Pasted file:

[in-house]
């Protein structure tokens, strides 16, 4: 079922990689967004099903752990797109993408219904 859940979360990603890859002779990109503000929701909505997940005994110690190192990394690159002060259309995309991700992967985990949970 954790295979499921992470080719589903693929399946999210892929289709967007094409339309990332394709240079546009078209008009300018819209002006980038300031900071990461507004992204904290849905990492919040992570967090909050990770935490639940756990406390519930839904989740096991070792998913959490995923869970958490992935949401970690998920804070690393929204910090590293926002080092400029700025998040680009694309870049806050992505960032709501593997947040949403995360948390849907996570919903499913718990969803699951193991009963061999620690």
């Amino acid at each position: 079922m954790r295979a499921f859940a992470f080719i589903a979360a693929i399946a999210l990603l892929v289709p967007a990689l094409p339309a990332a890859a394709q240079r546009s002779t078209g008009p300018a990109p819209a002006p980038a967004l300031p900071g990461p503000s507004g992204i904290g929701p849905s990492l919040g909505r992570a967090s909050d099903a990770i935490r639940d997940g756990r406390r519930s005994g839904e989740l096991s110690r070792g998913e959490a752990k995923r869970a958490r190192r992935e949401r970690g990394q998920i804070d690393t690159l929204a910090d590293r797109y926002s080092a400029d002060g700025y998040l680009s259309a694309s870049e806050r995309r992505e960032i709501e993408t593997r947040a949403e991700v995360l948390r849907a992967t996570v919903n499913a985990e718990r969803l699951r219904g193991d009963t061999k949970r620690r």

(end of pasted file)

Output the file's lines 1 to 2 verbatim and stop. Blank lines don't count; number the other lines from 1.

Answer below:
[in-house]
């Protein structure tokens, strides 16, 4: 079922990689967004099903752990797109993408219904 859940979360990603890859002779990109503000929701909505997940005994110690190192990394690159002060259309995309991700992967985990949970 954790295979499921992470080719589903693929399946999210892929289709967007094409339309990332394709240079546009078209008009300018819209002006980038300031900071990461507004992204904290849905990492919040992570967090909050990770935490639940756990406390519930839904989740096991070792998913959490995923869970958490992935949401970690998920804070690393929204910090590293926002080092400029700025998040680009694309870049806050992505960032709501593997947040949403995360948390849907996570919903499913718990969803699951193991009963061999620690």